Those who haven't yet got a grip on how economics works could pick up more than a few crumbs from this tasty, myth-blowing little book, argues David Miles.
In this short, chatty and illuminating book, David Smith, economics editor of the Sunday Times, outlines some of the big issues in economics today. Along the way, he provides nice potted biographies of some of the giants of economics. But he does himself a disservice in suggesting that Free Lunch's main aim is as an aid to reading the financial pages of newspapers and in understanding the economic claims of politicians.
A more appropriate goal, and one that Smith goes a long way to achieving, is to show why a significant proportion of what is written in newspapers, and of economic 'arguments' by politicians, is misguided. He makes a good start on this in his opening chapter, where he takes a look at the housing market and along the way explodes, rather neatly, some of the more nonsensical myths about house prices.
The idea of structuring the book as if it were an extended conversation over lunch in a restaurant with a large and varied menu works rather well.
The book makes no claims to be a comprehensive survey of economics but is a quick trip through a large range of issues, picking out a handful along the way - monetary policy, the euro - and illustrating how they have been analysed by economists.
What Smith does very well is get to the heart of the economics of some of these issues, spell out alternative positions and briefly explain what the giants of the past had to say about them. The book's one fault is its tendency to sit on the fence. On issues like globalisation and on how important manufacturing is to the UK, one senses he knows the answer but wants to be fair to both sides.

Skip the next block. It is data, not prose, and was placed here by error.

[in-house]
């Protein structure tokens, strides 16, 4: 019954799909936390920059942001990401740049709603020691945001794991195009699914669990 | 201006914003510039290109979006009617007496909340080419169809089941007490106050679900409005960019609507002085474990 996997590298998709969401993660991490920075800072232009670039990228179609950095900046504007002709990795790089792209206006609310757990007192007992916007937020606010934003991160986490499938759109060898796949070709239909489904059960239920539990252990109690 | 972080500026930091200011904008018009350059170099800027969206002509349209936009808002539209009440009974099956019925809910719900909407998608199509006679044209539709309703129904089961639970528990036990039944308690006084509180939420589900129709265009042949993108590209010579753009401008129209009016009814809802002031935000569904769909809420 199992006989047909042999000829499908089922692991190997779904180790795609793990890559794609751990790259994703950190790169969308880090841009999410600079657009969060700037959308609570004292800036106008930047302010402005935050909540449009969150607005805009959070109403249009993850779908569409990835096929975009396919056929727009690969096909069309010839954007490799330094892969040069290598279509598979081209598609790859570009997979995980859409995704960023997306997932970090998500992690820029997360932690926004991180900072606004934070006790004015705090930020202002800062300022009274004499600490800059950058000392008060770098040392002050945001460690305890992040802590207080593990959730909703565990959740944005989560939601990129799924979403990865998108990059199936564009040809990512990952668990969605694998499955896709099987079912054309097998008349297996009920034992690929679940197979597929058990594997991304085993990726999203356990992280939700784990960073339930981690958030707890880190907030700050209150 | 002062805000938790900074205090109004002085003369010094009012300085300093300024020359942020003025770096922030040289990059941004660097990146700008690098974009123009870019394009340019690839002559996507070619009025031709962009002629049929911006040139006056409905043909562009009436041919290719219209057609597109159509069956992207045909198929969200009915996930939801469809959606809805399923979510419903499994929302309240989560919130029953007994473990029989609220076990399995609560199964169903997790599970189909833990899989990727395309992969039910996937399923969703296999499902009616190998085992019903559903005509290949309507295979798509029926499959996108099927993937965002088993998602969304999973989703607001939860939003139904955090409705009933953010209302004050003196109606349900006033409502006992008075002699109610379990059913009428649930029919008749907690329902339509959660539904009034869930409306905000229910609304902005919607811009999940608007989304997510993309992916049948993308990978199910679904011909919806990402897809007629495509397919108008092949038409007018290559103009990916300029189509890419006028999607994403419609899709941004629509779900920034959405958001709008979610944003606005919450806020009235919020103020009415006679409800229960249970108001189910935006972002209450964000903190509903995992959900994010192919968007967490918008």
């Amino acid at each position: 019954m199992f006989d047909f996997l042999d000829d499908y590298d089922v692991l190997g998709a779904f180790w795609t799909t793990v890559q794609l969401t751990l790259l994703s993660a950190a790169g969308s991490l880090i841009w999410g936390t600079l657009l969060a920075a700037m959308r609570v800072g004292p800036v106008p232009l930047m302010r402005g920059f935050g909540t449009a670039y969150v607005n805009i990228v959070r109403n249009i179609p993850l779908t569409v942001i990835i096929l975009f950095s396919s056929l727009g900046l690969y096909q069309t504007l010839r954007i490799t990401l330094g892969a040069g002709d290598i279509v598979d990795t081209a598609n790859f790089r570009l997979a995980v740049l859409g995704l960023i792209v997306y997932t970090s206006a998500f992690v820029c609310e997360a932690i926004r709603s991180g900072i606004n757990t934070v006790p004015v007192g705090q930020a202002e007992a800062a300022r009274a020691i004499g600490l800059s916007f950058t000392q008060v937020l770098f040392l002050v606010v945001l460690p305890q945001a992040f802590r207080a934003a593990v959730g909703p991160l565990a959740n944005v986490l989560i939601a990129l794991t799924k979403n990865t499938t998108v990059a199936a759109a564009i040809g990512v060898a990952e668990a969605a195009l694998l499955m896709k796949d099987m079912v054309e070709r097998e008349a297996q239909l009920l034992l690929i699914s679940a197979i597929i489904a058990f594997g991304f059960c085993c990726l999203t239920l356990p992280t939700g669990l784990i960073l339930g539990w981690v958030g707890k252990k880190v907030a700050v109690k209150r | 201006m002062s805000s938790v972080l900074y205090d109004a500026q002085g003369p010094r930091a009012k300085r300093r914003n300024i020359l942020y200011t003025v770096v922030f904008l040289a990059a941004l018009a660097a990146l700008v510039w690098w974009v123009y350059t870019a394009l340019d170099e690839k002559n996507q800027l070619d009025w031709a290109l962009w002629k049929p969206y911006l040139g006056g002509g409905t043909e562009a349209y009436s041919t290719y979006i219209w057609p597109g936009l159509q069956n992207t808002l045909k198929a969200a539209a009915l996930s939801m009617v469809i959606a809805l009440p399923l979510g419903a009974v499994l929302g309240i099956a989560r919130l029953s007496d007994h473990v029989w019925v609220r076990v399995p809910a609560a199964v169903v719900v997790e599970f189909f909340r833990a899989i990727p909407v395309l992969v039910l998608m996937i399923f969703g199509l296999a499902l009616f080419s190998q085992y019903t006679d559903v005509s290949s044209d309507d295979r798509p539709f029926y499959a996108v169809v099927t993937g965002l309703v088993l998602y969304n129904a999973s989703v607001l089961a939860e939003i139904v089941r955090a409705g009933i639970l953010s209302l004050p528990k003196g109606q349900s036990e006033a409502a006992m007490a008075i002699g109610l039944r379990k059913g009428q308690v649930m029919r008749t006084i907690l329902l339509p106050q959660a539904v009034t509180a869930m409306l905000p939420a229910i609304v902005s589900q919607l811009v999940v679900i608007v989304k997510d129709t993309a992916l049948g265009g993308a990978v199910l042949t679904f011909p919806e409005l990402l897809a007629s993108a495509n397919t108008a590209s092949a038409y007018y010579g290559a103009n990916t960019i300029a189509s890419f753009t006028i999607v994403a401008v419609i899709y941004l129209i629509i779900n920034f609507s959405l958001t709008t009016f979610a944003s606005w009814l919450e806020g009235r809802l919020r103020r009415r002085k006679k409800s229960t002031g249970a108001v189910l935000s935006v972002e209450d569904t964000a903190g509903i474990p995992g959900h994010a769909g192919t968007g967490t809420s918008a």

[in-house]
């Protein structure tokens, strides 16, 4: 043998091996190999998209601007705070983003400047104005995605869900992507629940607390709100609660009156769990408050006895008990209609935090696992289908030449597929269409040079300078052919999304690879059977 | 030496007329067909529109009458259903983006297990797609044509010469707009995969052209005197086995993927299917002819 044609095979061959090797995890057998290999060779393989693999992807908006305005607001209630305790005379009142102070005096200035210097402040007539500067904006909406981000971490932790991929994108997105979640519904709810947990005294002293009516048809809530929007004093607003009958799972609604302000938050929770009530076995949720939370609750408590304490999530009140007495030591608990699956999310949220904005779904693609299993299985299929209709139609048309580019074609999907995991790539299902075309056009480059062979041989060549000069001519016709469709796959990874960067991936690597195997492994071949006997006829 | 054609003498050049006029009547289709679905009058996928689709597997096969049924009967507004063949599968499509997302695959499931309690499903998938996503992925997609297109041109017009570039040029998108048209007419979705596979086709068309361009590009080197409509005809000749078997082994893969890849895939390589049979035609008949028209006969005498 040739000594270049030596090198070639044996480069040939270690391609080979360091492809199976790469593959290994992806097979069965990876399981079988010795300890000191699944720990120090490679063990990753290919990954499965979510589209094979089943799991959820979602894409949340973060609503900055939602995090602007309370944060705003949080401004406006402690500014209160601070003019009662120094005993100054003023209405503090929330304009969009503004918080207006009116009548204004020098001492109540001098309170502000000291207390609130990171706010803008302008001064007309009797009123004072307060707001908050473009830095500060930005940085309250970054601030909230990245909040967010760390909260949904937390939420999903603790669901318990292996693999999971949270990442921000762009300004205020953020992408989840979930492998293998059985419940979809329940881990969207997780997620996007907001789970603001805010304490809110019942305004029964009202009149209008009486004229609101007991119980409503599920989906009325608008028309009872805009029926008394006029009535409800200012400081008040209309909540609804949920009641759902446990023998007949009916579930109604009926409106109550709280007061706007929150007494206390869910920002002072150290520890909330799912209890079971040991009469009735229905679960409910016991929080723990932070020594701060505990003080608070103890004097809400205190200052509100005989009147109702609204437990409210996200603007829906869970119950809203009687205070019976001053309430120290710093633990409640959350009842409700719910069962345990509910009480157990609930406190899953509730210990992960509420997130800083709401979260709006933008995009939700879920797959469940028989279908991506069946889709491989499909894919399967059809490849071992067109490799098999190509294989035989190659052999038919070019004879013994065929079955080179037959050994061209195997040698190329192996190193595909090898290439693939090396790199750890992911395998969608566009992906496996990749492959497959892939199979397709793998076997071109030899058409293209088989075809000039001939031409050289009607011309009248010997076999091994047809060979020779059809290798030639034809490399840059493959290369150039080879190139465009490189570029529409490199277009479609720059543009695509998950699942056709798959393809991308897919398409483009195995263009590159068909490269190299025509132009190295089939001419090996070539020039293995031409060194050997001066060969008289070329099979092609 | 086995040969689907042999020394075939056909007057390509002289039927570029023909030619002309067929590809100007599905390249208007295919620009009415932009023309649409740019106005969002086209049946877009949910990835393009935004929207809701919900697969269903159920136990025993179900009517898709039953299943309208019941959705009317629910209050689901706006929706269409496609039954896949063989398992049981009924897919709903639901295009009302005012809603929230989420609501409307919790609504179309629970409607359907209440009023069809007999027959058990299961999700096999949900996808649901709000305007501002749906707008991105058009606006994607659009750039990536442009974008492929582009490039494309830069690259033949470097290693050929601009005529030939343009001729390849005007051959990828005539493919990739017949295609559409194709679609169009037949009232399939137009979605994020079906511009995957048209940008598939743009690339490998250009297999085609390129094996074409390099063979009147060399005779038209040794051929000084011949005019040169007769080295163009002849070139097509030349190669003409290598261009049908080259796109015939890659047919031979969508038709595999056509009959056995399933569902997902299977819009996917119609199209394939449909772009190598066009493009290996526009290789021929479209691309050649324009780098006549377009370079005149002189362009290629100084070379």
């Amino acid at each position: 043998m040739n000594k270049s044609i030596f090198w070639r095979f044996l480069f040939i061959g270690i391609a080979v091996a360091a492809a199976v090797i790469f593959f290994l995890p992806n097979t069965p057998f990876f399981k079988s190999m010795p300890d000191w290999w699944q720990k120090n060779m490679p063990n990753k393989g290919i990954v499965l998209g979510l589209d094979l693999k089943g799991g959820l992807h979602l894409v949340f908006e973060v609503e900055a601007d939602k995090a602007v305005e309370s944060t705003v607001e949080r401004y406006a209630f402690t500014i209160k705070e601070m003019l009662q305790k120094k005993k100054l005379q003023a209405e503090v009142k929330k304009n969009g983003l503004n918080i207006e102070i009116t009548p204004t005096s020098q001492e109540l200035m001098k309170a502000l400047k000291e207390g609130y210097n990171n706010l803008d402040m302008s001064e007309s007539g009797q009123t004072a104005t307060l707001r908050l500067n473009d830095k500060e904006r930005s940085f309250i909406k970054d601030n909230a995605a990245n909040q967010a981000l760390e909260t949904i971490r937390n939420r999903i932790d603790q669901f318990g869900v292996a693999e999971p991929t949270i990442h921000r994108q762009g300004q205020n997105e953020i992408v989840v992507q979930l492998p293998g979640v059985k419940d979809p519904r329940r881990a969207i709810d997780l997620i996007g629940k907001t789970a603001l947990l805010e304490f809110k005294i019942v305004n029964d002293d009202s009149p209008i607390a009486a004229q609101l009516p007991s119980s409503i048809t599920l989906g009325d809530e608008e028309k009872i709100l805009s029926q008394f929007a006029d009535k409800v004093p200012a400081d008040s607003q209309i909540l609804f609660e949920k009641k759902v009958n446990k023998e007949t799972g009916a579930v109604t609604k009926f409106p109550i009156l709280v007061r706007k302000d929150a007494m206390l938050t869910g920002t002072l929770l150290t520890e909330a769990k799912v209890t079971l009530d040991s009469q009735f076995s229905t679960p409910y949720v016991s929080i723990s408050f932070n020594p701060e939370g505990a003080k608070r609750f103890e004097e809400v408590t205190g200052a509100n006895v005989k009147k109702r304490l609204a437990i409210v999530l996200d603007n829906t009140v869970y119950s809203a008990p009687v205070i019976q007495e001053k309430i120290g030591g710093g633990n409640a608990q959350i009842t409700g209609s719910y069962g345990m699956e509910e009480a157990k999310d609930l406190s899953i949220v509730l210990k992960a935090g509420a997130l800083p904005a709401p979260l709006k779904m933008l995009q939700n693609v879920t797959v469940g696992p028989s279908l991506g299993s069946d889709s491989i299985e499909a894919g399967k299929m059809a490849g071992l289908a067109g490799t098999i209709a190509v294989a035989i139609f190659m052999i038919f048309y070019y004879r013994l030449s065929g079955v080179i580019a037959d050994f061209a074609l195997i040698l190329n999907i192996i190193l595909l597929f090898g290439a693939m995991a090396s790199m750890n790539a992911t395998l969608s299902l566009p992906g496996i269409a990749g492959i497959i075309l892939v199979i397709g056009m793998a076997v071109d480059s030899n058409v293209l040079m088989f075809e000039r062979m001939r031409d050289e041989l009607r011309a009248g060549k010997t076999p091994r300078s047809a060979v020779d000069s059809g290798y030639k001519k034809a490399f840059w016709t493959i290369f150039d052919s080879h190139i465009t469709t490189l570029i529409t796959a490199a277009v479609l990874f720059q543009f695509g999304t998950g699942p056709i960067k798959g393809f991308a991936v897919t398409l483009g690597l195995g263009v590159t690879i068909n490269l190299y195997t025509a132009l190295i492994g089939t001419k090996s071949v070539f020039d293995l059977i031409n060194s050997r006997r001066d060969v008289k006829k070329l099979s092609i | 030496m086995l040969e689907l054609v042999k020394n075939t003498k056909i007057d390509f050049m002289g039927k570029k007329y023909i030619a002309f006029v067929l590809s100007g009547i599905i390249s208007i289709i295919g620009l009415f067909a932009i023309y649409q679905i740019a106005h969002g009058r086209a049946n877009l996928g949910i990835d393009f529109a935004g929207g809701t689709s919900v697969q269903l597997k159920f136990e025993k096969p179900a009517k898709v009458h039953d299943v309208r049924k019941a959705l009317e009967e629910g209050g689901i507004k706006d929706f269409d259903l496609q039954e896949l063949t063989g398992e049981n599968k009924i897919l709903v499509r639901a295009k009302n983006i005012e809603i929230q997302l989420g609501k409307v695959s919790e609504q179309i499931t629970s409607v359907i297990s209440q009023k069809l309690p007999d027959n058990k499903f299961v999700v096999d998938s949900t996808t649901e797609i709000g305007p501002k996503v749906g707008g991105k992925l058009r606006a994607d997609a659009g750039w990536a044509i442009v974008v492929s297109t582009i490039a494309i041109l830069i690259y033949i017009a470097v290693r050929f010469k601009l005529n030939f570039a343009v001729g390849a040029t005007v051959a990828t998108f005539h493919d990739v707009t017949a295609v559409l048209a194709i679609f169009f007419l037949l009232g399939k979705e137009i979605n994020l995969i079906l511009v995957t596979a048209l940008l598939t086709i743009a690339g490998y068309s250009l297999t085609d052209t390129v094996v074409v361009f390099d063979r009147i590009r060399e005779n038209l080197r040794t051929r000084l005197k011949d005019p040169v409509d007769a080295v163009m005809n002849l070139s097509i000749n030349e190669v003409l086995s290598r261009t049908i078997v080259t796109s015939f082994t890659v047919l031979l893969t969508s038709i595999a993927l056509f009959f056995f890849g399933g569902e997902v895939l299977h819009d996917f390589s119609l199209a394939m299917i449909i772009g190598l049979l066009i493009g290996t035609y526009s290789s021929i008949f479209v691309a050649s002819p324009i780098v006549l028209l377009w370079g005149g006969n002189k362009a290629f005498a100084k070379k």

So, in the discussion of globalisation he is keen to say that the anti-globalisers' criticisms cannot be dismissed out of hand. Well, actually, they can. If the anti-globalisers believe poor countries are harmed by trading with rich countries and accepting inward investment from them - that is just nonsense. The world's very poorest countries are the ones that don't have much contact with the rich West - there is little trade and little inward investment. If the anti-globalisers think these countries would be better off if they had less contact with richer countries, maybe they would like to spend a few months in North Korea and follow that with a trip to Singapore, and then ask themselves which is better off.
There is some slight fence-sitting in the brief but interesting discussion of the role of manufacturing.
Smith raises the question as to whether or not we should be concerned that manufacturing in the UK now accounts for less than 20% of GDP. The sensible economic answer, I think, is 'No'. The US, the most successful economy in the history of the world, now has as small a manufacturing sector as Britain.
It is also a manufacturing powerhouse.
Productivity in manufacturing has risen sharply over the past few hundred years, while as real incomes rise people want to spend more of their extra income on services. As economies become richer and more successful, the importance of the manufacturing sector declines. Look at countries that have a much bigger manufacturing sector than Britain - say Angola or Belarus. Would we be better off if we looked more like them? Don't think so!
A particularly nice feature are the short asides on the lives of famous economists. Smith does well to get across what they achieved. I question, however, whether Marx deserves the status given him here. As an economist he was a disaster. That he wrote some of the most influential books ever is undeniable, but they are not books of economics but works of a rather more theological nature. Every economic prediction he made - they were largely based on a misreading of Ricardo - has been spectacularly proved false.
This book is a good read. It is well written and in a few hours someone who didn't know much about economics could learn a great deal. If you have any anti-globalisation friends, please buy them a copy.
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